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I’ve always been enthralled by destinations that have a history of pirates. Stories of sailors looting and burning a town to the ground hold endless fascination for me. So what a surprise it was for me to stumble upon the remains of a pirate-pillaged town just outside Panama City on a recent trip.
Although the Panama Canal has long been on my bucket list, it never occurred to me that the same narrow strip of land that plays such an important role in world trade today had played an equally important role in the early Spanish rule of the Americas. In 1519, some 400 years before the Panama Canal became a reality, the Spanish built the original Panama City on the Pacific coast. At the time, Spanish sailors would park their vessels on Panama’s east coast, then haul their booty approximately 50 miles across land to Panama City, where they dispatched the gold to their colonies throughout the region.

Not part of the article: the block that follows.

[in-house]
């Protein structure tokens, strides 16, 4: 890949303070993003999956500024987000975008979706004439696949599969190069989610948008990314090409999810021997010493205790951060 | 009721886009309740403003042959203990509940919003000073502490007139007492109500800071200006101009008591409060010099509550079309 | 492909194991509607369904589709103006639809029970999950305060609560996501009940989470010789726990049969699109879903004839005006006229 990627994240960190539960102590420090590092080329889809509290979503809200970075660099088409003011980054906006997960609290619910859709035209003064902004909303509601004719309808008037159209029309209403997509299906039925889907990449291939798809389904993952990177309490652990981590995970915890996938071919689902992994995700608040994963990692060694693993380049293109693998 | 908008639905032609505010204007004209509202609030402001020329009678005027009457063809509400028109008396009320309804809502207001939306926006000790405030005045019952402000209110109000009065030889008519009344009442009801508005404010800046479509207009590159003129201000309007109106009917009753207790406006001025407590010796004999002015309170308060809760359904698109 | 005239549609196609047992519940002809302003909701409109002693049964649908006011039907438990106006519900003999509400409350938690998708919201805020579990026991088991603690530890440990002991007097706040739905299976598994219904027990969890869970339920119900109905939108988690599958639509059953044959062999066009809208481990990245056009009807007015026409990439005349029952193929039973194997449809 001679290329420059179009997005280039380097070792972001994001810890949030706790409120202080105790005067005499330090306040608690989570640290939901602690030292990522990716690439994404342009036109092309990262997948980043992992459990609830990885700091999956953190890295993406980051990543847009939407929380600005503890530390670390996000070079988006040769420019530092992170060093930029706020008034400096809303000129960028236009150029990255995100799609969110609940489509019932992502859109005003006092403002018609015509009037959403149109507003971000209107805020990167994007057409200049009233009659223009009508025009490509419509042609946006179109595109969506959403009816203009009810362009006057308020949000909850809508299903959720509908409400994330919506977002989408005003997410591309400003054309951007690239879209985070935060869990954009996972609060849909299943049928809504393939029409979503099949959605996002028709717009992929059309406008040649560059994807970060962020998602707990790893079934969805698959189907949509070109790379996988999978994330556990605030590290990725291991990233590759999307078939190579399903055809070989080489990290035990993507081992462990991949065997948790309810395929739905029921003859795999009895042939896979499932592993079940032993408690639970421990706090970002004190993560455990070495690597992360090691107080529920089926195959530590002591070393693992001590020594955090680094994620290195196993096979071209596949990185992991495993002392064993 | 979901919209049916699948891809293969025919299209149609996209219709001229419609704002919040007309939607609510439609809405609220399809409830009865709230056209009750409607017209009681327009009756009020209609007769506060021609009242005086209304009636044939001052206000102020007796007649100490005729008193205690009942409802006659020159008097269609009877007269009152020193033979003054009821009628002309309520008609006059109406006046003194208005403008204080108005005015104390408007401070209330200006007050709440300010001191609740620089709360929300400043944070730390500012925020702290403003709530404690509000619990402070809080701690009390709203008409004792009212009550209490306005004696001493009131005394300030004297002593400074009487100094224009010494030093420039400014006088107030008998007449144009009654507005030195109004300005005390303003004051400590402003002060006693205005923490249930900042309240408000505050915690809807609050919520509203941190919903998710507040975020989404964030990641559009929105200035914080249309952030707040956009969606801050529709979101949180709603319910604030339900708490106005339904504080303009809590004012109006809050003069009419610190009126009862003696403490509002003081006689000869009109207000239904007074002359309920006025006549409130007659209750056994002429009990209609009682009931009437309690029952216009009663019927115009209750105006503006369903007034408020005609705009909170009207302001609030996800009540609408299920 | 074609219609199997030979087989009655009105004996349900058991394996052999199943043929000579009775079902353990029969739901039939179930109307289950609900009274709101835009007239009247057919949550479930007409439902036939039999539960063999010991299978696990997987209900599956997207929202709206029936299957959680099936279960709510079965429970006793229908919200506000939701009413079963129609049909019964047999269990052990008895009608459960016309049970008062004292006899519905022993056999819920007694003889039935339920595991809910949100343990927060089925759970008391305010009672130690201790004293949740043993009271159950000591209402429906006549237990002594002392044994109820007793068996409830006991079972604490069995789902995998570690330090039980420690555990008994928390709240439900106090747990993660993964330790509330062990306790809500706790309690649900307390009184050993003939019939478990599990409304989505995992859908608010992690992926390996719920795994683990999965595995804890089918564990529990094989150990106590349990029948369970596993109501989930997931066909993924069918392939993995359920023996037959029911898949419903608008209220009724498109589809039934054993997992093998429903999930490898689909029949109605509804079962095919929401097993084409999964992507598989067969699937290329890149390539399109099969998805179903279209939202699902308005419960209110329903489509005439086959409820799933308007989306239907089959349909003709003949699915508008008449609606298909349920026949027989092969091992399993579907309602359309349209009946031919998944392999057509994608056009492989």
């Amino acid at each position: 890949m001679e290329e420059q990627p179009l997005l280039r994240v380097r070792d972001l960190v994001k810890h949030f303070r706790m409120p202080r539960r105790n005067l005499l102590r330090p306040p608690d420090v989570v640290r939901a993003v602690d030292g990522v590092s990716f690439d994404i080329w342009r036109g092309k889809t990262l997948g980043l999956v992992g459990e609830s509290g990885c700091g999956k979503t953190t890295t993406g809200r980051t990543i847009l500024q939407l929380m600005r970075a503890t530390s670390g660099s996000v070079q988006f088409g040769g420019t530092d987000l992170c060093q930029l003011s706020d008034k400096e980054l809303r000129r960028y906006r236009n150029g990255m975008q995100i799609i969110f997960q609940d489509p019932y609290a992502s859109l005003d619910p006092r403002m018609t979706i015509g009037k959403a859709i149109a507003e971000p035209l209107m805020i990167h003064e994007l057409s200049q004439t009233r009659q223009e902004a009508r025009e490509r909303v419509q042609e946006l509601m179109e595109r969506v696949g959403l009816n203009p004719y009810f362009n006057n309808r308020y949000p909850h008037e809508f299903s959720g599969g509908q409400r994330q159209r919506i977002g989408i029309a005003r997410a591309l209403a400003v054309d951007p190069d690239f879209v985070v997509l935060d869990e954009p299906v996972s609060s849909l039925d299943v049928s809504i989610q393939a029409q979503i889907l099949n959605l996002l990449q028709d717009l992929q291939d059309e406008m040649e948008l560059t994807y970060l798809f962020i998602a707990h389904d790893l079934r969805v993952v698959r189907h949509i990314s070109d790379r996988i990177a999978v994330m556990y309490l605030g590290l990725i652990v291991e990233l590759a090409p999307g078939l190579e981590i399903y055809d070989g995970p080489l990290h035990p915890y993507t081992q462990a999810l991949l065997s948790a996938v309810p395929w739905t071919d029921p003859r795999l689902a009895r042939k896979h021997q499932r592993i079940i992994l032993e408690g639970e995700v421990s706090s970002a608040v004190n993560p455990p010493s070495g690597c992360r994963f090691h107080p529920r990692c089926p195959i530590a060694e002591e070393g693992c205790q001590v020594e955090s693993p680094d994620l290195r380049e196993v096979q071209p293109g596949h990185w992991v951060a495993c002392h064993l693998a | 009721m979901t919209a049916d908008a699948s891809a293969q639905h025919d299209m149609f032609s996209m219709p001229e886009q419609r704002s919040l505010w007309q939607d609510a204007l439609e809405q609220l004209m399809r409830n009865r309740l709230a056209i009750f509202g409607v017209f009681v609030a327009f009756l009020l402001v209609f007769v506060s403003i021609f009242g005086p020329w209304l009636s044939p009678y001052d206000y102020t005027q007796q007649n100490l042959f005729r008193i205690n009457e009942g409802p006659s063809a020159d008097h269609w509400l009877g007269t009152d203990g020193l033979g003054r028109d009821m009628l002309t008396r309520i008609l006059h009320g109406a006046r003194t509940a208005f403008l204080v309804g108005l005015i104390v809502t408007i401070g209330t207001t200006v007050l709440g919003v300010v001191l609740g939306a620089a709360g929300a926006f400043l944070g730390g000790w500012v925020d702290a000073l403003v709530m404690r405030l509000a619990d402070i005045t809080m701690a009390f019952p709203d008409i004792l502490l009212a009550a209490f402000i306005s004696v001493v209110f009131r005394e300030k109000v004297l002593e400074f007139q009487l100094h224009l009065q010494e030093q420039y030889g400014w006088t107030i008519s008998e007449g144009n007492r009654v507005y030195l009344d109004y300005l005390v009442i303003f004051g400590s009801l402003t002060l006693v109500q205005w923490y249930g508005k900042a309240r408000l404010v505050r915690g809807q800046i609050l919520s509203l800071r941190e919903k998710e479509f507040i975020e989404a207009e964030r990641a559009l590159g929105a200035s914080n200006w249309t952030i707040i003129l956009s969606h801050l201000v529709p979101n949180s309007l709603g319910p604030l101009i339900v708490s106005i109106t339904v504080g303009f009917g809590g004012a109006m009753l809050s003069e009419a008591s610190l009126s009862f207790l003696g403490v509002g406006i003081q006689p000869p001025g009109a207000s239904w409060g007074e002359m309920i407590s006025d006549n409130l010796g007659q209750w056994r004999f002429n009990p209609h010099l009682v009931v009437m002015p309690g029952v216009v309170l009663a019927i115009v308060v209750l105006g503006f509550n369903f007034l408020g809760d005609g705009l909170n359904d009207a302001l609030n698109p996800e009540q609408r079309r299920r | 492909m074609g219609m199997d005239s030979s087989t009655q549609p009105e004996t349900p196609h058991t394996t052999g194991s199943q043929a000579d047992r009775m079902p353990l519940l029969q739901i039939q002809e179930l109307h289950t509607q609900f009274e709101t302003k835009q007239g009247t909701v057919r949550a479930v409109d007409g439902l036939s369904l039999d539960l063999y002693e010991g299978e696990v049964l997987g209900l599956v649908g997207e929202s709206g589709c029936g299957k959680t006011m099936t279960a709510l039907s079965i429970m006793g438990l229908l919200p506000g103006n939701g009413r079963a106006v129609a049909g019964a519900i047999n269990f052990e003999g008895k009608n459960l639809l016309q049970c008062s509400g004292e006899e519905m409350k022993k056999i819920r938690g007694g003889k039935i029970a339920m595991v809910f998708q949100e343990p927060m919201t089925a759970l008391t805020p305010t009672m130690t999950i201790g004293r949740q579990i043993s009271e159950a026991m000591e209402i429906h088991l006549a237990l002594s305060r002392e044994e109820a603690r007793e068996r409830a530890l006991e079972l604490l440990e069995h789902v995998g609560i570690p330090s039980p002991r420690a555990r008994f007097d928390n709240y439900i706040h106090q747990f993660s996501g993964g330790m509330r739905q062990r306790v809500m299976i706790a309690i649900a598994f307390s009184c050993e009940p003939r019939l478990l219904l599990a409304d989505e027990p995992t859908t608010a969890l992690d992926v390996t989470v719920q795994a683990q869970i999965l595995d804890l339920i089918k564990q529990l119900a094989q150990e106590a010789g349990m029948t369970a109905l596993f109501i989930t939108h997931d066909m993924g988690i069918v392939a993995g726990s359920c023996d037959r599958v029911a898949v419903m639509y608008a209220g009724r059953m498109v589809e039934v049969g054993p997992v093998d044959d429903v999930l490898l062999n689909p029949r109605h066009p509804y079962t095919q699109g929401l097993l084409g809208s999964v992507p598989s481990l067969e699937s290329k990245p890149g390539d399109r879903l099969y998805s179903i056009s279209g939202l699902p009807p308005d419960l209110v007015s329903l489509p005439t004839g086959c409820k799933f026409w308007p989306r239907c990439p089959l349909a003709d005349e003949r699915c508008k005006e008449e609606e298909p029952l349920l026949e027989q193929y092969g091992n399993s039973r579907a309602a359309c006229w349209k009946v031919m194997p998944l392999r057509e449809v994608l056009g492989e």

By 1671, Panama City was one of the richest cities in the world. The lure of that wealth would attract pirates and privateers, including Sir Henry Morgan, who attacked and effectively destroyed the city in 1671.
Within two years, Panama City re-emerged in its current location, several miles to the west of where the old city’s ruins would remain untouched for hundreds of years.
Today the old city, called Panama Viejo, is well worth a visit. Located in a public park, this UNESCO World Heritage Site features a museum and impressive ruins of a cathedral, churches, a town hall and private houses.
Most of the buildings are little more than crumbled shells, but visitors can climb up the cathedral’s tower to enjoy sweeping views of Panama City and to overlook the ghostly remnants of its storied past.